How Republican Presidential Candidates Are Responding To The Paris Attacks

CREDIT: AP Photo/Charlie Neibergall

In this Nov. 12, 2015, photo, Republican presidential candidate Donald Trump speaks during a rally at Iowa Central Community College in Fort Dodge, Iowa.

Presidential candidate Donald Trump blamed Barack Obama for the terrorist attacks in Paris on Saturday, suggesting that the president was misleading the American people about the true threat of the Islamic State, also called ISIS or ISIL.

The business mogul was referring to an interview Obama did with George Stephanopoulos on ABC’s “Good Morning America.” Obama did say that “we have contained” ISIS, but he was specifically talking about how the terrorist group hadn’t gained ground in Iraq. He also talked about the difficulty of fighting such a disparate group with traditional military forces and the need to recruit the right allies.

Trump came under criticism when a tweet he posted in January after the Charlie Hebdo attacks resurfaced, which suggested France’s tough gun laws didn’t stop such attacks.

He re-upped that line of attack during a rally in Texas on Saturday, saying the Paris attacks would have been “a much, much different situation” if the victims had been armed with guns. He doesn’t explain how guns could stop suicide bombers. In fact, one suicide bomber was stopped by guards at the stadium location and turned away, but he detonated the bomb at the entrance anyway.

Most presidential candidates, including Republican frontrunner Ben Carson, called for prayers and thoughts to be with Parisians in the aftermath of the attacks.

But Carson also offered a concrete proposal during a campaign stop in Florida: stop Middle Eastern refugees from coming to the United States. “If we’re going to be bringing 200,000 people over here from that region — if I were one of the leaders of the global jihadist movement and I didn’t infiltrate that group of people with my people, that would be almost malpractice,” he said, according to the Washington Post.

The United States recently increased the number of Syrian refugees it will accept from the previous 1,500 per year to 100,000 by 2017. Some looking to aid refugees say even that number is insufficient to help the more than 4 million people who have fled the violence and civil war in Syria. But even this proposal has received pushback from Congress, which may block any attempts to help refugees resettle in the United States.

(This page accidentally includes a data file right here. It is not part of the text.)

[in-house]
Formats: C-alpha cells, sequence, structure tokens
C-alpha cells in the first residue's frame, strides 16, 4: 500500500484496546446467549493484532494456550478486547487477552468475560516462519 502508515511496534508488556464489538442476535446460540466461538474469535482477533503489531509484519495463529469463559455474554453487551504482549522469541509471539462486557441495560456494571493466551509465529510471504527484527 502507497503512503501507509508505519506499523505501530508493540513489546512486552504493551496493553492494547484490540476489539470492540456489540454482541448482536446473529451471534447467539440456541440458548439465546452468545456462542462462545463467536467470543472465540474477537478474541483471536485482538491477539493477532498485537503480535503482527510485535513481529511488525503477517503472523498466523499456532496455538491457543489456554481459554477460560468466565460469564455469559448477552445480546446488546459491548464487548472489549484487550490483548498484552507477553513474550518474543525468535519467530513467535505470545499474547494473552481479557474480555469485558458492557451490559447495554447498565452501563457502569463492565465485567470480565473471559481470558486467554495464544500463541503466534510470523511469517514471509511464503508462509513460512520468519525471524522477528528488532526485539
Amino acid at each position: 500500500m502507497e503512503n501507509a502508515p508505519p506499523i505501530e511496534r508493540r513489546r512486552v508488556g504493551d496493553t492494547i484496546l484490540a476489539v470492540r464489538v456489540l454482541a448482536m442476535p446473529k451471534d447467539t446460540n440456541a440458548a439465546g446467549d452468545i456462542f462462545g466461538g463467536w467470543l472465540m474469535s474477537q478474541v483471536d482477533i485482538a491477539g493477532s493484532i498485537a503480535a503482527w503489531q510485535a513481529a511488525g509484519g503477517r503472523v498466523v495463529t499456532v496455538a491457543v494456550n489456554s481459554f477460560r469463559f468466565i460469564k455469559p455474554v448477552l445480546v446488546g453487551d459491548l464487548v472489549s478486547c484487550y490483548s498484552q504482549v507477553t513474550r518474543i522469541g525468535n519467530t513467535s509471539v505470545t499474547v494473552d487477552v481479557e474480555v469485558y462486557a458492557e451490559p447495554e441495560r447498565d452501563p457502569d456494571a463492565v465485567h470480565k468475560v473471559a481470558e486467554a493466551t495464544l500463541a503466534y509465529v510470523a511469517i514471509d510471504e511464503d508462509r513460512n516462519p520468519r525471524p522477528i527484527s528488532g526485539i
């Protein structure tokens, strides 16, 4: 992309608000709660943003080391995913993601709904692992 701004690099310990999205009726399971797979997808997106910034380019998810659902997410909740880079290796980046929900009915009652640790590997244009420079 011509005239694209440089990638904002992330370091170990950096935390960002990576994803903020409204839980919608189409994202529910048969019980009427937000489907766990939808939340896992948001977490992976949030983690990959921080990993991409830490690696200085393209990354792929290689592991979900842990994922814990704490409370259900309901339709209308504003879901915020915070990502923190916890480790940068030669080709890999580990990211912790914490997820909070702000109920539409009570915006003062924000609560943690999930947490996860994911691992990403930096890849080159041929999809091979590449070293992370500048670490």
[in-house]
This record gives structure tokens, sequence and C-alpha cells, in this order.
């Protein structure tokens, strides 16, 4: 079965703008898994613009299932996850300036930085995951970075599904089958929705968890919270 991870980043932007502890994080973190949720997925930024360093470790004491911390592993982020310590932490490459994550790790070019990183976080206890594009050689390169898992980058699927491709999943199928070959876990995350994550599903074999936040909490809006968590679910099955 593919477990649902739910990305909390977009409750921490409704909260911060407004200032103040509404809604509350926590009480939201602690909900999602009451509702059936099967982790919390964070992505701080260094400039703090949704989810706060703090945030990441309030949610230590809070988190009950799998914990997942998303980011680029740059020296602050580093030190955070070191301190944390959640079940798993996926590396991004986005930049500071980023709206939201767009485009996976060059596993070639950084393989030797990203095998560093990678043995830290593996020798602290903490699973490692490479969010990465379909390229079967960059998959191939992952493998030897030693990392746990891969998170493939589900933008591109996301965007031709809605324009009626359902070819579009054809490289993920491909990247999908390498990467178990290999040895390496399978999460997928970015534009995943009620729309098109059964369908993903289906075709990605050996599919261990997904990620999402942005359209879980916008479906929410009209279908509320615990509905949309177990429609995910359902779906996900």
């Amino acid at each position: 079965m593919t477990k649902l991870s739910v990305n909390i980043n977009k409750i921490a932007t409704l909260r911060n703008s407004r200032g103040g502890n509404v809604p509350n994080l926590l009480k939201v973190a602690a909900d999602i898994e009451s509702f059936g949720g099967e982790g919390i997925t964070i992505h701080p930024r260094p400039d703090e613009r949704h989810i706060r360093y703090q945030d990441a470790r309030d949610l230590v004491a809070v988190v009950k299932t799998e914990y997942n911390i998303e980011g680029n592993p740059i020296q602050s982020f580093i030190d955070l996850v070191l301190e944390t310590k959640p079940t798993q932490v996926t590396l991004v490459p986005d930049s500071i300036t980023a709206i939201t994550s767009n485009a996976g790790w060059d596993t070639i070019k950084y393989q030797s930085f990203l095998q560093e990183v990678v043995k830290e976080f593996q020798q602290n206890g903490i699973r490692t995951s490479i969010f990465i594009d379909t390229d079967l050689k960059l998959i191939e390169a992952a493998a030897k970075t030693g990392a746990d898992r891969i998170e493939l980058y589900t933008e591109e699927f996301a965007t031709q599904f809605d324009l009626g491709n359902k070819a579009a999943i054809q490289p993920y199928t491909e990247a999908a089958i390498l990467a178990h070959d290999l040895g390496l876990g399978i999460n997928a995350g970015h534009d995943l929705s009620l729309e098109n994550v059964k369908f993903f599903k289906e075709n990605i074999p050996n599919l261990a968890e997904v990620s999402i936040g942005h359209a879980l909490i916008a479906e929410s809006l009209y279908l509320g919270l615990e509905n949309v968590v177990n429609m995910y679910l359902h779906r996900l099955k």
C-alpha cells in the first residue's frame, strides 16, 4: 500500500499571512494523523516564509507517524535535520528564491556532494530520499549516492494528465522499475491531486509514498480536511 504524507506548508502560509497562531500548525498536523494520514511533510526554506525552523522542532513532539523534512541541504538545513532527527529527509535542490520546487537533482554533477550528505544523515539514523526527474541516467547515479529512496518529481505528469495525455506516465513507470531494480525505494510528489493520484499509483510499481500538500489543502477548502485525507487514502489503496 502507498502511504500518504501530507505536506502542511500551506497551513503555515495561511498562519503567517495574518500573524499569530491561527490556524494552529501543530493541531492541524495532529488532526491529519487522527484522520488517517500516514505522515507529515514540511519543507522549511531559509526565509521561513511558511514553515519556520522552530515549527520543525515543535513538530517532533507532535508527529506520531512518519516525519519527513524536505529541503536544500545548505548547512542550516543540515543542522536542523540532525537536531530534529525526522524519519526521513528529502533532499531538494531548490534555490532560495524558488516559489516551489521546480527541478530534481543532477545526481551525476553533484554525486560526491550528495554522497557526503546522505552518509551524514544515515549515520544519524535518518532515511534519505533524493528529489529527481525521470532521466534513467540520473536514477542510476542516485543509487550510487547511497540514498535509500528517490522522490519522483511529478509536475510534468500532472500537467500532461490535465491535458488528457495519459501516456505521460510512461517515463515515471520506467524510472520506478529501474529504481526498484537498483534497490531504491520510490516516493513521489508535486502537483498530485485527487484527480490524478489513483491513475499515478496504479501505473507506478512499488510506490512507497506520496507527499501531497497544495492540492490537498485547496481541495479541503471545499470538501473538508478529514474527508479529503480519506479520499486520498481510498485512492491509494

Other Republican presidential candidates had more specific thoughts about policies moving forward. Sen. Ted Cruz (R-TX), for instance, said the U.S. should be more tolerant of “civilian casualties” in its airstrikes against ISIS.

Former Florida Gov. Jeb Bush said the attack is part of “an organized effort to destroy Western civilization” during a radio interview with conservative host Hugh Hewitt on Friday night. He also promised to “take out ISIS.”

Article 5 of the NATO treaty stipulates that an attack on one member of the alliance is seen as an attack all of the others. “The Parties agree that an armed attack against one or more of them in Europe or North America shall be considered an attack against them all,” the treaty says.

Former Arkansas Gov. Mike Huckabee offered the most detailed proposal, which included recommending “close[ing] our borders instead of Guantanamo” and “institut[ing] an immediate moratorium on admission to those persons from countries where there is strong presence of ISIS or Al-Qaeda.” He also suggested revoking the nuclear agreement with Iran, even though Iran has been seeking to become an ally in fighting ISIS.

Sen. Marco Rubio (R-FL) offered a more measured response that also vaguely called for “improv[ing] our defenses, destroy[ing] terrorist networks, and depriv[ing] them of the space from which to operate.”

Additional reporting by Kira Lerner.